New York State Seal
STATE OF NEW YORK
INSURANCE DEPARTMENT
25 BEAVER STREET
NEW YORK, NEW YORK 10004

George E. Pataki
Governor

Gregory V. Serio
Superintendent

The Office of General Counsel issued the following opinion on September 5, 2003, representing the position of the New York State Insurance Department.

Re: Attorney’s Ownership of Title Insurance Company and the Giving of Rebates and Price Incentives

QUESTIONS PRESENTED:

1. May a title insurance company give discounts, in the form of rebates or other price incentives, to an applicant for title insurance?

2. Does the Insurance Law prohibit an attorney from owning a title insurance company?

3. May an attorney, as owner of a title insurance company, represent a bank at closing while charging borrowers legal fees for title search, title insurance and closing?

CONCLUSIONS:

1. N.Y. Ins. Law § 6409(d) (McKinney 2000) prohibits a title insurance corporation or anyone acting for or on its behalf from paying or giving, among other things, any rebate or other consideration as an inducement or compensation for any title insurance business. Thus, a title insurance company may not give discounts, in the form of rebates or other price incentives, to an applicant for title insurance.

2. There is nothing in the Insurance Law that prohibits an attorney from owning a title insurance company.

3. There is nothing in the Insurance Law that prohibits such arrangement.

FACTS:

The inquiry was general in nature. No specific facts were given.

ANALYSIS:

The inquirer asks whether a title insurance company may give discounts, in the form of a rebate or other price incentives, to applicants for insurance. N.Y. Ins. Law § 6409(d) (McKinney 2000), the rebating section that applies to title insurance, provides:

(d) No title insurance corporation or any other person acting for or on behalf of it, shall make any rebate of any portion of the fee, premium or charge made, or pay or give to any applicant for insurance, or to any person, firm, or corporation acting as agent, representative, attorney, or employee of the owner, lessee, mortgagee or the prospective owner, lessee, or mortgagee of the real property or any interest therein, either directly or indirectly, any commission, any part of its fees or charges, or any other consideration or valuable thing, as an inducement for, or as compensation for, any title insurance business. Any person or entity who accepts or receives such a commission or rebate shall be subject to a penalty equal to the greater of one thousand dollars or five times the amount thereof.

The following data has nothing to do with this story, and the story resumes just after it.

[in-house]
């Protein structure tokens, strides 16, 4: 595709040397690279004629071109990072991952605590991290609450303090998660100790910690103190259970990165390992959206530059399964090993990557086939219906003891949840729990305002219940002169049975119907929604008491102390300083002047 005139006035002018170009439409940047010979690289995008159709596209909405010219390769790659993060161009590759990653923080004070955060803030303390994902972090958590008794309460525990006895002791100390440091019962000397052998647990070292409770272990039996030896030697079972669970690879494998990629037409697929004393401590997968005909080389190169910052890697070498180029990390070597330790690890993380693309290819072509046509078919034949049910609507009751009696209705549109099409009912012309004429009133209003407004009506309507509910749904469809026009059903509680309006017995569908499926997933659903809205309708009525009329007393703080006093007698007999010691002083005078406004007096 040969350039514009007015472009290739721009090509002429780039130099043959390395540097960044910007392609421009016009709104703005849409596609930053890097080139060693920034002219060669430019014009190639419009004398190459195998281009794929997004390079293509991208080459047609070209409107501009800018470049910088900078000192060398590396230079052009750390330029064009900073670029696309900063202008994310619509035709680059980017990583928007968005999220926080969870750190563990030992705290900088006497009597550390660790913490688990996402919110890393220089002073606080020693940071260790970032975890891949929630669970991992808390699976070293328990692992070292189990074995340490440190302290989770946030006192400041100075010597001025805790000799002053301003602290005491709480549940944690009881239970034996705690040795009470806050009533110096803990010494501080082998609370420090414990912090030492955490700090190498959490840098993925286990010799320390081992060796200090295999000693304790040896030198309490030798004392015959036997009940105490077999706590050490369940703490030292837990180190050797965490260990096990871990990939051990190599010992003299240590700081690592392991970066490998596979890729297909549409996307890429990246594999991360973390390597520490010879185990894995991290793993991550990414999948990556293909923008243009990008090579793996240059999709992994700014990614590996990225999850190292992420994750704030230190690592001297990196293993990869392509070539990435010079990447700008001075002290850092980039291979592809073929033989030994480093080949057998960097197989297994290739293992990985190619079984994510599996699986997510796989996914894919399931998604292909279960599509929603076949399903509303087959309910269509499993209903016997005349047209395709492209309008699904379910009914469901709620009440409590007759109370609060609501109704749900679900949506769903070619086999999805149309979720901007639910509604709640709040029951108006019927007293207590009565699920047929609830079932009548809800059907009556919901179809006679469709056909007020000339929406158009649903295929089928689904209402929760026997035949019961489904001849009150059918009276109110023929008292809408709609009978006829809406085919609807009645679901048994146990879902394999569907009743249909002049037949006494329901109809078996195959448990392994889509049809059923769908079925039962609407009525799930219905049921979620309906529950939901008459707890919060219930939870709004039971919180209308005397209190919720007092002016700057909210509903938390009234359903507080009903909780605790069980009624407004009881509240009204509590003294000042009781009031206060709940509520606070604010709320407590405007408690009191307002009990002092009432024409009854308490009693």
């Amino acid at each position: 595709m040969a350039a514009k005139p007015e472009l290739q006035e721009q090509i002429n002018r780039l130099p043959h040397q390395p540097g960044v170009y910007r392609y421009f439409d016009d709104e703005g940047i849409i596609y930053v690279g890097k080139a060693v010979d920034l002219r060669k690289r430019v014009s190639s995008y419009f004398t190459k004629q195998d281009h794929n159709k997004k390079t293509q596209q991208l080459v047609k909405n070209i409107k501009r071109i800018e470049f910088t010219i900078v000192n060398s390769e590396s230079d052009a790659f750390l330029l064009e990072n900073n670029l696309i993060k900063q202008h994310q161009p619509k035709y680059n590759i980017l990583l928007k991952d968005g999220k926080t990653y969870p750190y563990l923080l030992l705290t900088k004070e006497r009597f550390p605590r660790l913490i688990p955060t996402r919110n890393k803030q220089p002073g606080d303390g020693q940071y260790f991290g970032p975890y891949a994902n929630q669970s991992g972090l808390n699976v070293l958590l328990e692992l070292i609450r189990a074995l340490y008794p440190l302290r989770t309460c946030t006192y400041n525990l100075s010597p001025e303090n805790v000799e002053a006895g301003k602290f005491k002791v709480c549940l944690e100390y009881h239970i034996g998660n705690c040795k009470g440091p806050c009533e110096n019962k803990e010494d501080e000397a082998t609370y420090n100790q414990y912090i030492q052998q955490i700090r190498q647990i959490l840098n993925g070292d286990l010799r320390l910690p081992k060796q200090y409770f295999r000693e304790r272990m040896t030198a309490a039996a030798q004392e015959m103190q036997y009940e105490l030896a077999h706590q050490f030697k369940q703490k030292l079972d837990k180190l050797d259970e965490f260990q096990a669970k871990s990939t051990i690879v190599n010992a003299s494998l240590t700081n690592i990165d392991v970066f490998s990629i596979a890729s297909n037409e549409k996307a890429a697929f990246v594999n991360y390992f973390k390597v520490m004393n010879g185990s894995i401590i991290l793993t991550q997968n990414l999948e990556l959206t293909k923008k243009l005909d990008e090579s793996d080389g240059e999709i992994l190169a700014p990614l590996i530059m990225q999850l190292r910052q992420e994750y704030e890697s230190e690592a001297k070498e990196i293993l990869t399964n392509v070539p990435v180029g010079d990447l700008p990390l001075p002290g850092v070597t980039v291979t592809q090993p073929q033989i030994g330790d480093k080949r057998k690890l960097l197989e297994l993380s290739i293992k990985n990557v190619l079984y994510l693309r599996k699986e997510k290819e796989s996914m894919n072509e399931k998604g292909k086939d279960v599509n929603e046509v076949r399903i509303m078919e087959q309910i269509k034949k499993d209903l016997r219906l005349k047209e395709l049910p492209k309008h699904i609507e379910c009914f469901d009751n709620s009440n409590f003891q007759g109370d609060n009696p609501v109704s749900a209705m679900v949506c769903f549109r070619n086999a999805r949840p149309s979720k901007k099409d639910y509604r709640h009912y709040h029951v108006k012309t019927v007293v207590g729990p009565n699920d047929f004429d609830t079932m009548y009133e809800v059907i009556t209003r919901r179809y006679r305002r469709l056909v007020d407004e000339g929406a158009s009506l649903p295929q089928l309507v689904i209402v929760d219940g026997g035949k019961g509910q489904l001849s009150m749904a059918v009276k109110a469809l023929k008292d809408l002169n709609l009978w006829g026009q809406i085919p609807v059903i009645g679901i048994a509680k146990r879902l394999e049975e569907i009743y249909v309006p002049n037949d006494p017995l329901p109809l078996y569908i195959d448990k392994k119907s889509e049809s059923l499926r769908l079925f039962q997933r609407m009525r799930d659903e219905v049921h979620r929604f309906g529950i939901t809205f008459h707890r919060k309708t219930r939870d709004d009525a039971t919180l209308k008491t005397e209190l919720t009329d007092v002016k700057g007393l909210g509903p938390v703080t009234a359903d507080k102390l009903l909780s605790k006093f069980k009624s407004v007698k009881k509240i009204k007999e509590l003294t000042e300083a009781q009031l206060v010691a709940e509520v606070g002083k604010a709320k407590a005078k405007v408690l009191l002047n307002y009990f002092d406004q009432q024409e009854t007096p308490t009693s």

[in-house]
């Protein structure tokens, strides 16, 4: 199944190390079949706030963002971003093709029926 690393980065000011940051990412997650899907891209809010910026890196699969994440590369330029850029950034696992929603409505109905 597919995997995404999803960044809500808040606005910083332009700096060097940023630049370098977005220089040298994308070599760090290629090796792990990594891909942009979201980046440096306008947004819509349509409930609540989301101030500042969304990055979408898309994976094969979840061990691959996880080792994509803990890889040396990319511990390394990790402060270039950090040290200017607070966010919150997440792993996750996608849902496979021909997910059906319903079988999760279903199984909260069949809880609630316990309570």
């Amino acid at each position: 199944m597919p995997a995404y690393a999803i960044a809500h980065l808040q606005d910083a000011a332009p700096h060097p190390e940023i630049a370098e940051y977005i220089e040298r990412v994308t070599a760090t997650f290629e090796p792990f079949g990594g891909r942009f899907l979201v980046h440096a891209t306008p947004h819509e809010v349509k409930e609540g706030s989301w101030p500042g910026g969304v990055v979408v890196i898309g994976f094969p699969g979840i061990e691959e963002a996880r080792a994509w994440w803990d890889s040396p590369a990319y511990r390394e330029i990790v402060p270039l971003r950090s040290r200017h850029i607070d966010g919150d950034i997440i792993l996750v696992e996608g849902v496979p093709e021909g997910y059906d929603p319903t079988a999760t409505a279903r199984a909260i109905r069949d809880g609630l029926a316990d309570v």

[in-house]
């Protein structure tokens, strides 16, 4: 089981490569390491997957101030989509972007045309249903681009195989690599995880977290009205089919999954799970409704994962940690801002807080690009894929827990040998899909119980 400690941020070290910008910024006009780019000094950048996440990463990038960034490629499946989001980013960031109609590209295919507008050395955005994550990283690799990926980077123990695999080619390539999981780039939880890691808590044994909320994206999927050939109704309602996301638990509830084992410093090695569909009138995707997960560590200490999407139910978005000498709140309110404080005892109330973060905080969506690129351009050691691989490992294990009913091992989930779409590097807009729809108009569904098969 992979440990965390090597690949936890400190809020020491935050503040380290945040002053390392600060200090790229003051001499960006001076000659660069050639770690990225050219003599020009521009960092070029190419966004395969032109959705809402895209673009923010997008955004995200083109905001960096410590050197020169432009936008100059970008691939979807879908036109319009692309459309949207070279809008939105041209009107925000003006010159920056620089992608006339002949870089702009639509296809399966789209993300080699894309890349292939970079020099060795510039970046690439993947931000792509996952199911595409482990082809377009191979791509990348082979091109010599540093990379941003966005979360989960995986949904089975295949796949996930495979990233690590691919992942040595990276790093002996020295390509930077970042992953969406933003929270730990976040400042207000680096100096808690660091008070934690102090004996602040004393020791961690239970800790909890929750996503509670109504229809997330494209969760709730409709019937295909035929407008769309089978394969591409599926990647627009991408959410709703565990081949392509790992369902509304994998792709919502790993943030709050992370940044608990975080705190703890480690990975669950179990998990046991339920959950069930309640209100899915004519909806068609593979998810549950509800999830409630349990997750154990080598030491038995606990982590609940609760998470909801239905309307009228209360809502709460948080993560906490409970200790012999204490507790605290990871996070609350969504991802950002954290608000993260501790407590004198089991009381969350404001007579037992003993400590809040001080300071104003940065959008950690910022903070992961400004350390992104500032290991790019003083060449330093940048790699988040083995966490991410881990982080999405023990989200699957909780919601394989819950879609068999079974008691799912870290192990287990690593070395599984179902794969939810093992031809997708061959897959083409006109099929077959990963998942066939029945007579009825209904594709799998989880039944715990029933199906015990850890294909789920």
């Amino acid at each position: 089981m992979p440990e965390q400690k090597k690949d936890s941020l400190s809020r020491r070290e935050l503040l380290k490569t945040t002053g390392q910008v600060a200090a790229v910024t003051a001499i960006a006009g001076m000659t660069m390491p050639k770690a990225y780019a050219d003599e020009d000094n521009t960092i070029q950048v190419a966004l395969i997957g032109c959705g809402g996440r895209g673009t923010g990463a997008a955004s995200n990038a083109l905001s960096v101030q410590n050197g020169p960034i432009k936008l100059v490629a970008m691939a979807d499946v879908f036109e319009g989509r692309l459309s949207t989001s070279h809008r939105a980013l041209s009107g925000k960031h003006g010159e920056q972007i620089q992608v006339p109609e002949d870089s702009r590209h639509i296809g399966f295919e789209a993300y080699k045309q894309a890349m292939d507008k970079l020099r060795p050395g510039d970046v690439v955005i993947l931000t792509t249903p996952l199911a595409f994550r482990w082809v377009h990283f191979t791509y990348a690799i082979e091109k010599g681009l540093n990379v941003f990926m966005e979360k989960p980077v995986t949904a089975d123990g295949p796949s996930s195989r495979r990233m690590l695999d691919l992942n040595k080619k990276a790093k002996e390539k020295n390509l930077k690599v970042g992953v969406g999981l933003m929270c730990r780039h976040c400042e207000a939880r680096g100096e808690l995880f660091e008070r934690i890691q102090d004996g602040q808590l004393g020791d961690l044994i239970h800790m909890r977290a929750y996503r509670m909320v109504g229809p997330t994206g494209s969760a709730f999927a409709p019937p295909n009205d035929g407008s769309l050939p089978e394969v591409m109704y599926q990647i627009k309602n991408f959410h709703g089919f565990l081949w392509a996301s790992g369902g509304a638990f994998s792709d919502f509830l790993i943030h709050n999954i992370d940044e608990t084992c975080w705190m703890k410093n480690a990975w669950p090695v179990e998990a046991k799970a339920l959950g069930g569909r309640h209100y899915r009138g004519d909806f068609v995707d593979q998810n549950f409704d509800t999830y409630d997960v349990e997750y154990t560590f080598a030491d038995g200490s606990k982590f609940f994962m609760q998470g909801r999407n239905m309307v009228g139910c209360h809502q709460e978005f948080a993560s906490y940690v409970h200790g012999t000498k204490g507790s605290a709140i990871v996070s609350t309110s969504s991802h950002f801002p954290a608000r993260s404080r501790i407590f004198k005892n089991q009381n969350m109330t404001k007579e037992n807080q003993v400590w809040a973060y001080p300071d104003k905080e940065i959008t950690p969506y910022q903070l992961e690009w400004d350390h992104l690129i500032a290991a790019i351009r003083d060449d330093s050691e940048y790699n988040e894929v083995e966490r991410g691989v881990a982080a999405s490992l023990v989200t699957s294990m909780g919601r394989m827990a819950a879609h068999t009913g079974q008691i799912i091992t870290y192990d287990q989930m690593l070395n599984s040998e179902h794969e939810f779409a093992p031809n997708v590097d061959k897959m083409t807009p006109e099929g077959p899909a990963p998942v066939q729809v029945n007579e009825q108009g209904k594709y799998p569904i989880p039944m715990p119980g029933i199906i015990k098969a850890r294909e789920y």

Section 6409(d) prohibits a title insurance corporation (which must be licensed by this Department) or anyone acting for or on its behalf from giving, among other things, any rebate or other consideration as an inducement or compensation for any title insurance business. Thus, a title insurance company may not give discounts, in the form of rebates or other price incentives, to an applicant for insurance.

Further, the inquirer questions whether the Insurance Law prohibits an attorney from owning a title insurance company. There is nothing in the Insurance Law that prohibits an attorney from owning a title insurance company.

The inquirer also asks whether there is a conflict of interest where an attorney (as owner of a title insurance company) represents the bank at closing and charges borrowers legal fees for the closing, for title search and title insurance. There is nothing in the Insurance Law that prohibits this specific arrangement, thus, no opinion is offered herein on such issues. However, improper activity by an agent or other representative of a title insurance company may subject the title insurance company to disciplinary action.

This opinion is limited to an interpretation of the Insurance Law. Please consult the Lawyer’s Code of Professional Responsibility and Disciplinary Rules as transactions described in this inquiry involve the provision of legal services as well as the services of a title insurance closer and owner of a title insurance company. Also, please consult the Real Estate Settlement Procedures Act (RESPA) and the Banking Law for further guidance on these issues.

For further information you may contact Associate Attorney D. Monica Marsh at the New York City Office.